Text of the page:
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Okay, so in early March 2020 I was in a meeting with a couple of individuals who weren’t very well. They worked for me, and I eventually sent them home. At that particular time Covid had kind of just been mentioned. No-one really knew what was going on. Subsequent to that, about two weeks later I started to feel unwell, and I assumed it was just the flu, so I was at home for about eight days feeling unwell. The symptoms, as have been described, the only thing I didn’t have was any loss of taste or sense of smell, but I have to say, I wasn’t particularly aware of that because I was becoming quite delirious, according to my wife. She became very concerned because I kept thinking I was fine, just taking paracetamol and being hot and cold and hot and cold and all that sort of stuff, a horrible cough. Then she took the decision to call 111, had a conversation, passed the phone to me. I remember having a conversation with a doctor and I think before I’d even passed the phone back to my wife, the doctor had already called an ambulance.

 

The practice nurse asked Donna to measure her husband’s oxygen levels, which showed that he needed hospital admission.

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The practice nurse asked Donna to measure her husband’s oxygen levels, which showed that he needed hospital admission.

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Then the practice nurse at the surgery phoned me and said, have you got an oximeter, and I said, well, no, but I can’t come out and get one. Because I was really paranoid about going out with Covid, because you’ve got to stay in. So, a friend got it, delivered it to me. We did Simon’s oxygen levels and they were really low. But at first, I thought, well, perhaps the thing wasn’t working, because I was feeling so under the weather myself. So, then the practice manager phoned me, she said, what are the readings? I told her. She said, do it on you. Did it on me, mine were okay. She said, I think you need an ambulance.

Accessing urgent and emergency care

It was often around the ninth or tenth day that people’s health had deteriorated so much that they called 999, or asked someone to call for them, or took themselves to A&E.

 

Goutam’s symptoms were so intense, that he and his wife saw no other option but to call an ambulance

Goutam’s symptoms were so intense, that he and his wife saw no other option but to call an ambulance

Sex: Male
Age at diagnosis: 52
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What was happening with you, with your symptoms that made you that time reach out to call 999 for an ambulance, what was actually happening at that time?

I think the triggering point was the breathing really because the body was like, I could feel the pain in my body. The aches and everything else and the fever because when you constantly were like, you know, was so high in spite of trying all the paracetamols you had or the strongest like, medicines that I had, or constantly putting cold water on the head with ice and everything it just temporarily for half an hour but it was constantly there. And I think once on that Sunday night, when the breathing like when I could see the cough was so immense like constantly coughing. When nobody else could sleep in the night in the house because you are constantly coughing so loudly. It’s a different kind of cough as well it’s more than something you are coughing, you know, on a normal when you have a tough cold or kind of thing. It was a different sound of the cough, and you are gasping for oxygen like that’s where I think, that’s the trigger point when you know that it is very hard. I can remember like going from downstairs to upstairs like from the living room to the bedroom that was a struggle like at that time, that’s when you know like okay something is really, really not right in your body and so yeah I think that was the trigger point for us.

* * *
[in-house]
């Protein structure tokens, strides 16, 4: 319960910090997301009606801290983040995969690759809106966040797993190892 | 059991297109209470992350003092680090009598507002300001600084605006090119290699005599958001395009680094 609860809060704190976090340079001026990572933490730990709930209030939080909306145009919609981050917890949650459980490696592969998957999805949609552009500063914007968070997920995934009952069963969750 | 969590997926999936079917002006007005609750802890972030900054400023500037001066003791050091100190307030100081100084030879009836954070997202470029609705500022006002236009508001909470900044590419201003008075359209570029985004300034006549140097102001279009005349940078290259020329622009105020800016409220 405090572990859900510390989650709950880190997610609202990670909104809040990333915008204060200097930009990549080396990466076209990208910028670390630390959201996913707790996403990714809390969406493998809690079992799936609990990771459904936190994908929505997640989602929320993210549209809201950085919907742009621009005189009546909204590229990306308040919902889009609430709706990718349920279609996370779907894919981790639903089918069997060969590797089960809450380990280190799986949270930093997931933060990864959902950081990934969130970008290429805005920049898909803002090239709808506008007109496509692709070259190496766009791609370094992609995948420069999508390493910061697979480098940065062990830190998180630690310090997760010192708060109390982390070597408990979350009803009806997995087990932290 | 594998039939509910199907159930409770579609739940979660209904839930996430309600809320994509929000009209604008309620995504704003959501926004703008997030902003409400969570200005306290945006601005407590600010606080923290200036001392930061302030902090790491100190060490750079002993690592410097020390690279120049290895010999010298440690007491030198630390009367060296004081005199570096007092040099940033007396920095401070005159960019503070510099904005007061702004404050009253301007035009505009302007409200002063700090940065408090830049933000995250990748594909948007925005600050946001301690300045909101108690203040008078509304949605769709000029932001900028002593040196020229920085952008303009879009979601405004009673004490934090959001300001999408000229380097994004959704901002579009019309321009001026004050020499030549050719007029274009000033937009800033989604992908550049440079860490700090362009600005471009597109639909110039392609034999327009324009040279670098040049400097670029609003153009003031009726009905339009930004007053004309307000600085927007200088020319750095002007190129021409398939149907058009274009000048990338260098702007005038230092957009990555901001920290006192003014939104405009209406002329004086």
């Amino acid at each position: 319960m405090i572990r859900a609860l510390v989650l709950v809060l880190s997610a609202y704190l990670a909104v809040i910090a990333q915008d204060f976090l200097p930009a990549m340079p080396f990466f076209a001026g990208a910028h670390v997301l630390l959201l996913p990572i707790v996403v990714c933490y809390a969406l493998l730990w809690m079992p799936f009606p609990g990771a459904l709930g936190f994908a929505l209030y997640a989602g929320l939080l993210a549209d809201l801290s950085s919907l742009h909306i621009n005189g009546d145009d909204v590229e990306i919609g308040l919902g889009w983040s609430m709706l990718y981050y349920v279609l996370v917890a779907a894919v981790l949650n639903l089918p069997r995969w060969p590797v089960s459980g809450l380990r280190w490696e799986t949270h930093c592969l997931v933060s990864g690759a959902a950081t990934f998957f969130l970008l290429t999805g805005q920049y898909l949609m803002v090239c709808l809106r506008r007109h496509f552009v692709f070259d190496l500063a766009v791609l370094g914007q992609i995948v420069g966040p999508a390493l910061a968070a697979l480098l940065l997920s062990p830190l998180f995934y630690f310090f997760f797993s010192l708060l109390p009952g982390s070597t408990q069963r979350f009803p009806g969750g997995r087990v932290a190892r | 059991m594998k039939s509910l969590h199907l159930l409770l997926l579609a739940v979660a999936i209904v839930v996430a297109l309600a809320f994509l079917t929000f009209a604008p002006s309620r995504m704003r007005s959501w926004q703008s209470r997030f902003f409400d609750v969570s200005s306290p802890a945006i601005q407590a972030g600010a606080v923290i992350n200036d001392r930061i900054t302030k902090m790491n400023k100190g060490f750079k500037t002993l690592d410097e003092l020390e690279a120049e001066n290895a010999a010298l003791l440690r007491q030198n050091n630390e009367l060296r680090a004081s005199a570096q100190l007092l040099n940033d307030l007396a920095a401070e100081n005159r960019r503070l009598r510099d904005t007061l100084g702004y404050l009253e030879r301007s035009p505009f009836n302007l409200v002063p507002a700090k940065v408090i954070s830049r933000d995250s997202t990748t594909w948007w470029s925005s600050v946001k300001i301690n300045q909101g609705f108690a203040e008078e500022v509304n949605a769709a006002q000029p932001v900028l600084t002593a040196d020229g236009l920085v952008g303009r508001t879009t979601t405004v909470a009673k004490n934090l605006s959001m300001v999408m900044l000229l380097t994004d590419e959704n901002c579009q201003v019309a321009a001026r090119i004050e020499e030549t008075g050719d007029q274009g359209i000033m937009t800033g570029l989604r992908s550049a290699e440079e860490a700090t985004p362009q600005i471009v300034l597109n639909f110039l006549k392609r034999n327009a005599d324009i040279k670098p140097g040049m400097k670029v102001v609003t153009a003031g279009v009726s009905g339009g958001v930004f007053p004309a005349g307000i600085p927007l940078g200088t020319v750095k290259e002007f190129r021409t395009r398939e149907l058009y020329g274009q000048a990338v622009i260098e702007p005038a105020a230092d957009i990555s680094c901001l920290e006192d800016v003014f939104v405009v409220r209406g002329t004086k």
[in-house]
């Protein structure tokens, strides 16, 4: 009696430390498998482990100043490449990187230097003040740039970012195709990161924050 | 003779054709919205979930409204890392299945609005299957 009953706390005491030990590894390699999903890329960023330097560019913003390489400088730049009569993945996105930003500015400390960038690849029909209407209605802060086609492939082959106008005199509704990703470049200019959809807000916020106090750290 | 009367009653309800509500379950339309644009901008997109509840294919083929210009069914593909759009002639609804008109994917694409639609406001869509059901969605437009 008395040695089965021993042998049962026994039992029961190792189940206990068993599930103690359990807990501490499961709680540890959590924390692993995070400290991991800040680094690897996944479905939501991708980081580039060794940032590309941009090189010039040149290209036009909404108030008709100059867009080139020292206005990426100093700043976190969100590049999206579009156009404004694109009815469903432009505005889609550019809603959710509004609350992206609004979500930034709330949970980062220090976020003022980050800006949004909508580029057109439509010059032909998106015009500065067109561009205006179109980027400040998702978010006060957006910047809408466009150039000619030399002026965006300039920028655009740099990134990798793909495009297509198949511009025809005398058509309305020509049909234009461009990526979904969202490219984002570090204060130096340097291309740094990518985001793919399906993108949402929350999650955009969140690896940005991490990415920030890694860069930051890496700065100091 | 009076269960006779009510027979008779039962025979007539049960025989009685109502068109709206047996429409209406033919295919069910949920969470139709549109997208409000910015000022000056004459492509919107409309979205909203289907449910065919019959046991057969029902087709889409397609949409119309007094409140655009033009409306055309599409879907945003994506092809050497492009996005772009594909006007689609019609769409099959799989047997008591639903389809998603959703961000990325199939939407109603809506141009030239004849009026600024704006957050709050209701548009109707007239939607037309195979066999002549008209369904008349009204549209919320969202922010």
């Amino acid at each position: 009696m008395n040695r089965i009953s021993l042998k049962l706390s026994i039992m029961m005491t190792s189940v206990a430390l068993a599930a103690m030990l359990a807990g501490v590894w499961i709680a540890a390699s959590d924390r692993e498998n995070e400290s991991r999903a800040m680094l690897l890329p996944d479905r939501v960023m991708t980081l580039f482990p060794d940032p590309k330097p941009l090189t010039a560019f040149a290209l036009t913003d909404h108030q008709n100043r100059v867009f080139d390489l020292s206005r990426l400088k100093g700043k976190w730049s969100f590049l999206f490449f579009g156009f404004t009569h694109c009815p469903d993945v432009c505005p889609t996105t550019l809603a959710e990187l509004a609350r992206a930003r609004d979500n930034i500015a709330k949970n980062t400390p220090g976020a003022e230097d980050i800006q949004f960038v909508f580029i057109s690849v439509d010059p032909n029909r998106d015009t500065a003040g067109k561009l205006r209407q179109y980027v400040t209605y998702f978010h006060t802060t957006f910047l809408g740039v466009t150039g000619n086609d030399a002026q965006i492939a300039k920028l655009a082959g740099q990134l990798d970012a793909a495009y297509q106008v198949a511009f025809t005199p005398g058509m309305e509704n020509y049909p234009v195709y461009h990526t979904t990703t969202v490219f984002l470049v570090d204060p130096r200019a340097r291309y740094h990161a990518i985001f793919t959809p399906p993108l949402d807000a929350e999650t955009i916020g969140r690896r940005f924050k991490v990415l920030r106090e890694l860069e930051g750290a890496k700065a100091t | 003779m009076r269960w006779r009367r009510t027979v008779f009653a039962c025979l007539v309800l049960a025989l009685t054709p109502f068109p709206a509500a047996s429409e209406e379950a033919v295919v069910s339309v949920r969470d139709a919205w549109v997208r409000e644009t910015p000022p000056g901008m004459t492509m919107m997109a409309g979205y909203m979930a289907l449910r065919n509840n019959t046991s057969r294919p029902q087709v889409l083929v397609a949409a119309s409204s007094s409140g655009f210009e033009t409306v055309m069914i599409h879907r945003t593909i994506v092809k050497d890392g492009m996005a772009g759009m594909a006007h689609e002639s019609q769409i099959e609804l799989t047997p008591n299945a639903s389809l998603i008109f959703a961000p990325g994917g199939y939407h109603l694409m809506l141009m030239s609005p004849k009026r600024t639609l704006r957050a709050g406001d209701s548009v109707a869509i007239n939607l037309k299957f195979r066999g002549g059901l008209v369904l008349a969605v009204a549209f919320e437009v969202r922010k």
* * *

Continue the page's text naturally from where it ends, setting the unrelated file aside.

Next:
And what was it like when the ambulance team came, you said they came inside the house, were they all kitted up?

They were kitted up I think they had the white mask like, you know, a thing on. But I, because at that time I was struggling myself so badly and like in a way I was relieved to see someone else, you know. Somebody with medical experience and I think, so then they come in and I think they were, they had PPE kit on. They didn’t stay, you know, I was on the sofa, so they came in and just immediately checked like things like temperature and pulse and all the rest. So, we didn’t, I think 15-20 minutes because they did say “okay get some of your stuff, get what you need”, and then, so I had a small bag packed with me. I think I still had on my ‘jammies or something and I had the gown on and then that’s it I was in the ambulance from there.

 

Elizabeth called 999 when her husband told her he thought it was time to do so.

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Elizabeth called 999 when her husband told her he thought it was time to do so.

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And what was the point when you felt that you needed help? You mentioned that he was getting increasingly breathless.

I think on that Friday night he’d gone up to bed before me, and I’d gone into bed, we were in separate rooms at that. Obviously, I didn’t isolate him, didn’t put him in a bedroom and left him there, but we were in separate rooms, and I heard him coughing. And I went and he was a bit breathless. But I opened the window and then he said, I’m fine. And as I say he was talking to me in full, you go back to bed, and so I went back to bed. And then I heard him get up and I went down, and he said, I’m okay, you just go back to bed. And I thought I don’t think I’m so happy. I went back and he was asleep, so I thought well, if he’s sleeping then he’s okay.